Article Abstract

Urinary cytokines/chemokines after magnetic resonance-guided high intensity focused ultrasound for palliative treatment of painful bone metastases

Authors: Ahmad Bushehri, Gregory Czarnota, Liying Zhang, Kullervo Hynynen, Yuexi Huang, Michael Chan, William Chu, Kristopher Dennis, Charles Mougenot, Jennifer Coccagna, Arjun Sahgal, Edward Chow, Carlo DeAngelis


Background: Pain is experienced by 50–75% of patients with bone metastases, representing a major source of morbidity amongst cancer patients. Magnetic resonance-guided high intensity focused ultrasound (MRgHIFU) is a new, non-invasive, outpatient treatment modality for painful bone metastases. The aim of this study was to analyze urinary cytokines/chemokines pattern after MRgHIFU for palliative treatment of painful bone metastases. The findings were compared to the cytokines/chemokines pattern post single 8 Gy fraction radiation from our previous study.
Methods: Urine samples were collected from patients with painful bone metastases 3 days before and 2 days after treatment with MRgHIFU. Each urine sample was tested for pro-inflammatory cytokines and anti-inflammatory cytokines. Patients received teaching on how to collect urine samples on their own. The Millipore Milliplex 42-Plex Cytokine/Chemokine Kit™ was used to measure urinary levels of a panel of cytokines/chemokines.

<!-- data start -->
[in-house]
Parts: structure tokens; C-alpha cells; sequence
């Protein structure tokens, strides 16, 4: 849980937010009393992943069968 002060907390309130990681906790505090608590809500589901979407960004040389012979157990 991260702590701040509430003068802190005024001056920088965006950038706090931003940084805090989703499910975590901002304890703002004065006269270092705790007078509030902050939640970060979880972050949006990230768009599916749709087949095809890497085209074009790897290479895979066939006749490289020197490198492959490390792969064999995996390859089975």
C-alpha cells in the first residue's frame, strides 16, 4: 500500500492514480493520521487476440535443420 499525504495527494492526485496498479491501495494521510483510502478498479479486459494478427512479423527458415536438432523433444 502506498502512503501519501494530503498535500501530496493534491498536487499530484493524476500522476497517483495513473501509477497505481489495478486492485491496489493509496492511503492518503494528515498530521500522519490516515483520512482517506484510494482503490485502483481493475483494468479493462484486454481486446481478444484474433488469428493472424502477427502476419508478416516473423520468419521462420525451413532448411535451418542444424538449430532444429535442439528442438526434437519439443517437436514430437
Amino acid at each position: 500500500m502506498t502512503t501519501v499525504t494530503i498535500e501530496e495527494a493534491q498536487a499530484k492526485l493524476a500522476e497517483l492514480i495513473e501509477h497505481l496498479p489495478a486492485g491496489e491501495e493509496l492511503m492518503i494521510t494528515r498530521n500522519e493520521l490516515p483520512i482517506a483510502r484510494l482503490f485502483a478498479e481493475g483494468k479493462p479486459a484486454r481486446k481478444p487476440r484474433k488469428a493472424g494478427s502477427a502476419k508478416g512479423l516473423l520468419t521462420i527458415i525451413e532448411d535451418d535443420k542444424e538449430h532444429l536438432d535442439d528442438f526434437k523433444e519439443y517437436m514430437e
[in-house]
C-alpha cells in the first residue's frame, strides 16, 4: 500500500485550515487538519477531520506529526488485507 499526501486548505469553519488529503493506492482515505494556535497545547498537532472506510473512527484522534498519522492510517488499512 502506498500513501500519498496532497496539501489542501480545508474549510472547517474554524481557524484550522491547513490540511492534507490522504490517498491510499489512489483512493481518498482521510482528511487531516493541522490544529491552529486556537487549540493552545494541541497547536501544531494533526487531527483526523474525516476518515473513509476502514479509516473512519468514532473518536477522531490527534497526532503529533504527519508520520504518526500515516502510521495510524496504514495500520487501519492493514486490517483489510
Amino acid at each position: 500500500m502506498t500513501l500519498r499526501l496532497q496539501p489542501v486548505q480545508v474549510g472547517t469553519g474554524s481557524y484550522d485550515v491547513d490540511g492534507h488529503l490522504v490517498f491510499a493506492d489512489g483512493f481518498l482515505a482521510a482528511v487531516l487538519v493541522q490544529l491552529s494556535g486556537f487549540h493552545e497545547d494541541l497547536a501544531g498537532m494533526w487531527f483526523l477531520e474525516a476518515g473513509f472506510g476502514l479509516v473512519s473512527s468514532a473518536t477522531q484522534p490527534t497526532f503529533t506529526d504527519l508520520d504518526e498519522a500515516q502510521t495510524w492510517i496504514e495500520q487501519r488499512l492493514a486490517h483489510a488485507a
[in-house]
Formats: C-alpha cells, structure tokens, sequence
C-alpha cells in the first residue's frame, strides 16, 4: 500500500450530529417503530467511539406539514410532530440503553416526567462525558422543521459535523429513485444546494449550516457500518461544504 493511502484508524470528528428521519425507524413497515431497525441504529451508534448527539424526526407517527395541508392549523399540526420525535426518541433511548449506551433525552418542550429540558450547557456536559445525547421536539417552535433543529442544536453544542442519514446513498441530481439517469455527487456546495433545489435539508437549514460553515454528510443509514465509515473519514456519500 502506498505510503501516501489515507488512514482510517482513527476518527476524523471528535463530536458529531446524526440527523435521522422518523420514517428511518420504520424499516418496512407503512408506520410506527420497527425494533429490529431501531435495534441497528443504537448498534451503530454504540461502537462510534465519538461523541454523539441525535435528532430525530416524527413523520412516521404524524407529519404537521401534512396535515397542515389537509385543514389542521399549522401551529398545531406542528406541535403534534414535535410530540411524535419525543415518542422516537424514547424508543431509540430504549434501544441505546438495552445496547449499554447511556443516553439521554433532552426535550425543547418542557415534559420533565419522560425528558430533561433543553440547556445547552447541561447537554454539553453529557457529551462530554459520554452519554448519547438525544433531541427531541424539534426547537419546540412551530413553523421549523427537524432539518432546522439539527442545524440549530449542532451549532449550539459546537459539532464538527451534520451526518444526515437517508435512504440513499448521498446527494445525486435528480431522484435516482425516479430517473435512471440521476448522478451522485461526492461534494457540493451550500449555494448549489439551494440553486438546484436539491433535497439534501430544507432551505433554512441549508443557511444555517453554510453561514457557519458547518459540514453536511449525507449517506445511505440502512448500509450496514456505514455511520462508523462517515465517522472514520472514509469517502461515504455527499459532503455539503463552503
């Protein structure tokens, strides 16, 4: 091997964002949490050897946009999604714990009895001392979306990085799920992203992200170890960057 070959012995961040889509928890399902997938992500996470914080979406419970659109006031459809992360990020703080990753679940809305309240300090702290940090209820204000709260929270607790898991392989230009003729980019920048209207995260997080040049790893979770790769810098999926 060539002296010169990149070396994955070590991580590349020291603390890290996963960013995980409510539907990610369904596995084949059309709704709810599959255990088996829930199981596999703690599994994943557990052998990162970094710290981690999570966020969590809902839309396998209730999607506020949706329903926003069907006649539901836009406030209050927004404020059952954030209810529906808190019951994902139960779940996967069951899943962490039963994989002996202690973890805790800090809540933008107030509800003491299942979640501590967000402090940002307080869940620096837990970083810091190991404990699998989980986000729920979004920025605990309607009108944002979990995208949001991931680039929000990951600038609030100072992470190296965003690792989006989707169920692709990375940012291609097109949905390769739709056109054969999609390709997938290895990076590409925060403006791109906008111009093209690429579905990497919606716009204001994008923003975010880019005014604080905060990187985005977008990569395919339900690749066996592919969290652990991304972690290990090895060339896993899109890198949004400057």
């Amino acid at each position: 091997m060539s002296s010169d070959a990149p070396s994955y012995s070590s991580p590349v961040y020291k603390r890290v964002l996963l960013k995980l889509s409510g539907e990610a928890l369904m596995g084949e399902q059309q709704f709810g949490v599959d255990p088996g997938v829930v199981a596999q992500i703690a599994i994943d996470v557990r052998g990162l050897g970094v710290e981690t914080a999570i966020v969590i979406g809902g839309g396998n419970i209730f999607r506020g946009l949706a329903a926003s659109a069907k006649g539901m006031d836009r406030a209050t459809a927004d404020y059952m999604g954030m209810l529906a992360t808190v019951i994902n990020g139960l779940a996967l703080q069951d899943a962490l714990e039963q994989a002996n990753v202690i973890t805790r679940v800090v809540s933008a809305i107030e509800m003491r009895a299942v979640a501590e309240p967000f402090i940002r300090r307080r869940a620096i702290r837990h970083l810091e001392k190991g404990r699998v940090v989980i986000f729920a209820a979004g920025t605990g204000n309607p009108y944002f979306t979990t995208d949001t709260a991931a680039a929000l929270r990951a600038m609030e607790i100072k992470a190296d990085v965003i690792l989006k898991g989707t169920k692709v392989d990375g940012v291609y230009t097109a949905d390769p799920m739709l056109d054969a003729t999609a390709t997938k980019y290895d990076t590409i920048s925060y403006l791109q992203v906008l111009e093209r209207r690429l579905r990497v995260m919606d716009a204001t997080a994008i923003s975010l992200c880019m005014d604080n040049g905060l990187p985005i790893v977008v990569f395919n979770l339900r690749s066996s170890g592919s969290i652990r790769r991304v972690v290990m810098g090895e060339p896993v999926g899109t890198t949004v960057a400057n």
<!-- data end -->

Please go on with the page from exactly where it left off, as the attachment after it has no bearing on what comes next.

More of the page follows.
Results: Ten patients were enrolled for the study. The following 15 cytokines were above the level of detection (LOD) in at least 50% of patients at both pre MRgHIFU and post MRgHIFU: EGF, eotaxin, Fit-3 ligand, fractalkine, G-CSF, GRO, IFNα2, IL-1ra, IL-8, IP-10, MCP-1, PDGF-AA, RANTES, sIL-2Rα, and VEGF. Nine urinary cytokines significantly decreased post MRgHIFU, namely, eotaxin, GRO, IL-8, IL-13, IP-10, MCP-1, MIP-1β, RANTES, and sIL-2Rα. In addition, there were significant differences between post MRgHIFU and post-8 Gy fraction radiation in most urinary cytokines.
Conclusions: Nine urinary cytokines significantly reduced post-MRgHIFU in patients with painful bone metastases. The significance of cytokines/chemokines pattern for palliative treatment of painful bone metastases is still unknown.